In California’s public schools, ethnic studies becomes a flashpoint
The long-simmering issue has suddenly taken on a new urgency in the wake of the Oct. 7 terror attacks
Weeks into the Israel-Hamas war, an Oakland, Calif., City Council meeting went viral as local residents stepped up to the lectern and spread outlandish, antisemitic lies about the Oct. 7 Hamas terror attacks in Israel.
“The notion that this was a massacre of Jews is a fabricated narrative,” one speaker said. Another said that “calling Hamas a terrorist organization is ridiculous [and] racist.” Several spread the falsehood that Israel had “murdered their own people” on Oct. 7.
The Oakland City Council was considering calling for a cease-fire in a resolution that the Bay Area Jewish Community Relations Council called “inflammatory” and “anti-Israel.” But this meeting was far from the first time that anti-Israel and antisemitic ideas had appeared in Oakland since Oct. 7.
Often, the rhetoric mirrored what’s being taught in some of the area’s public schools. It’s part of a broader trend of educators bringing current events into the classroom — and in this case, teaching one-sided depictions of the Israeli-Palestinian conflict to children as young as 6.
The issue extends beyond Oakland to Southern Californian, where a city in Orange County has also adopted a school curriculum that Jewish leaders view as anti-Israel and antisemitic.
The Bay Area has become the epicenter of radical activity. Last week, an unauthorized teach-in at Oakland public schools featured dozens of teachers incorporating the conflict in Gaza into their curricula. An elementary school teacher used a workbook that described a Palestinian child being removed from his home by “a group of bullies called Zionists,” according to local publication The Oaklandside. One resource used in a high school classroom introduced Hamas under a section called, “Attempts to free Palestine.”
The school board condemned the teach-in, but the representative council of the Oakland Education Association (OEA), the local teachers union, endorsed it. The council also voted, in November, to call for a cease-fire. (Meanwhile, a resource compiled by OEA regarding “Palestine Liberation” said the body is “not taking a position on Hamas” because “Hamas is complicated.”) This week, the Oakland Unified School District canceled a planned school board meeting, where the body would have considered a cease-fire resolution, at the last minute, out of apparent safety concerns.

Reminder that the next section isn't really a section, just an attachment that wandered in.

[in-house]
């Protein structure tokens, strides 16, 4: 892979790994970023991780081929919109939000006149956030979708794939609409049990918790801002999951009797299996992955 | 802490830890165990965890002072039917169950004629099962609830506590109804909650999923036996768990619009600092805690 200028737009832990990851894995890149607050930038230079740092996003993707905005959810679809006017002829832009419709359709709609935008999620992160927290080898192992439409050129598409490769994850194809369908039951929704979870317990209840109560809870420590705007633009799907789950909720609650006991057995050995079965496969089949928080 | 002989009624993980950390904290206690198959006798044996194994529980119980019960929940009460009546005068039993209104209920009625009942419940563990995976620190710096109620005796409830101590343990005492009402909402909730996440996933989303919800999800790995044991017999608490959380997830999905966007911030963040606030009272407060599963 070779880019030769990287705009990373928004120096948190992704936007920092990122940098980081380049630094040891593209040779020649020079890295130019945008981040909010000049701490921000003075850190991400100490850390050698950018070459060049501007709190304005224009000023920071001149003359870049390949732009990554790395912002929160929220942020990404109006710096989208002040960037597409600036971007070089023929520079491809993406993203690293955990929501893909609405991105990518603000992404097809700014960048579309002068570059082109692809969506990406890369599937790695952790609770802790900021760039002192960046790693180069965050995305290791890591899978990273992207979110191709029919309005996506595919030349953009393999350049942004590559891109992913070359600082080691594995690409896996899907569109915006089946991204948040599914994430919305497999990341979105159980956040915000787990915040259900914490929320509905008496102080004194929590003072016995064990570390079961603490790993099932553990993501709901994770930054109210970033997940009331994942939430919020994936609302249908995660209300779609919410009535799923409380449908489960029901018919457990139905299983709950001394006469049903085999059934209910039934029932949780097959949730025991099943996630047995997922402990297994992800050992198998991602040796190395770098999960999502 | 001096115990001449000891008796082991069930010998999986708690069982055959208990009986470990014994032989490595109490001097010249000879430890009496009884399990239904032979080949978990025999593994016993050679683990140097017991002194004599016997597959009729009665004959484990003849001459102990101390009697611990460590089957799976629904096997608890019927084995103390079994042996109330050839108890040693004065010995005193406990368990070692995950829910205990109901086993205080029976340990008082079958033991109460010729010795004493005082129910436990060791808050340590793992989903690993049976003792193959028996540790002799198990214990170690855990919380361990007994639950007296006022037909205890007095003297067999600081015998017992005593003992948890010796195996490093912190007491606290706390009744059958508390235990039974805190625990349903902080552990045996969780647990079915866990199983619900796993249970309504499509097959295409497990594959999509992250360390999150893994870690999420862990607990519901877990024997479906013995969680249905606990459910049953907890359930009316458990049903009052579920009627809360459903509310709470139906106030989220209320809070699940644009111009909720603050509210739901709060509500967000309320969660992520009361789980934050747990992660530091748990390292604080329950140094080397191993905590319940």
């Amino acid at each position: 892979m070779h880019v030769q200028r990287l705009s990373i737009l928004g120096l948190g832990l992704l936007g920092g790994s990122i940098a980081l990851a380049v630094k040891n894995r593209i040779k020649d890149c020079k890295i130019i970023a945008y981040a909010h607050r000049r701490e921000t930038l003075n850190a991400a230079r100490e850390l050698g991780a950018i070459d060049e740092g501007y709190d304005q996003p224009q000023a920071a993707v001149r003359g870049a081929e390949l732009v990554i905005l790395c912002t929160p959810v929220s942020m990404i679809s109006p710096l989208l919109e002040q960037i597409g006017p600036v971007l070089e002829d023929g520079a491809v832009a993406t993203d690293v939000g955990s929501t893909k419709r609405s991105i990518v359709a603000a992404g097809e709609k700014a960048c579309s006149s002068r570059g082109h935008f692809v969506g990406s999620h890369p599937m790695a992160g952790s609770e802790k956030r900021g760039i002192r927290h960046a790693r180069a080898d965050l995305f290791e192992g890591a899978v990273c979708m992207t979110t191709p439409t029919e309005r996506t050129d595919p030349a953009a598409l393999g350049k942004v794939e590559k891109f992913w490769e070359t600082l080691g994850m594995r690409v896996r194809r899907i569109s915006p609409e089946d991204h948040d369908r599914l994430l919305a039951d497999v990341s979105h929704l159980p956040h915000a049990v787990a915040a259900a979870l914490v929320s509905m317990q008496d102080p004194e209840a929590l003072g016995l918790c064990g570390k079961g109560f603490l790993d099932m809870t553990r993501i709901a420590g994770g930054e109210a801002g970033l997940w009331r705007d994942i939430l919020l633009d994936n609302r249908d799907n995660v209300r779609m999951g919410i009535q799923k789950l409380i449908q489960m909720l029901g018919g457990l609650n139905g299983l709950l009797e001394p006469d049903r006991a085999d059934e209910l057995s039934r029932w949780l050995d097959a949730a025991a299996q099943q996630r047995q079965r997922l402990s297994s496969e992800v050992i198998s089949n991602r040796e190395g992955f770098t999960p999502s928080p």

“The local fight is a beast. It is an absolute beast. It’s extremely difficult and challenging,” said Sarah Levin, executive director of JIMENA: Jews Indigenous to the Middle East and North Africa.
Levin and other Jewish community advocates in California described a fraught atmosphere for Jewish students in the weeks since Oct. 7. It’s one that they have long feared — and tried hard to avoid — after California passed an ethnic studies requirement in the state’s public high schools, following years of activism from left-wing groups.
“What we’ve been concerned about since 2019 is that some ethnic studies activists have been insistent on incorporating anti-Zionist and in some cases explicitly antisemitic content in curricula,” said David Bocarsly, executive director of the Jewish Public Affairs Committee of California, a coalition of Jewish communal organizations throughout the state.
According to U.S. News & World Report, which ranks American universities, ethnic studies is an “interdisciplinary field that examines the culture, history and experiences of different racial and ethnic groups in the U.S., particularly people of color and other historically marginalized groups.”
California is one of 18 states to mandate some form of ethnic studies education in public schools, although most do not go as far as California. When the state was first considering making a semester of ethnic studies a mandatory graduation requirement, the original draft curriculum faced strong pushback from California’s Jewish community for its hostility toward Israel and support of the Boycott, Divestment and Sanctions movement. It also did not include education about antisemitism. A coalition of Jewish activists then worked with legislators to draft a model curriculum that was more inclusive, and which was signed into law by Gov. Gavin Newsom, a Democrat.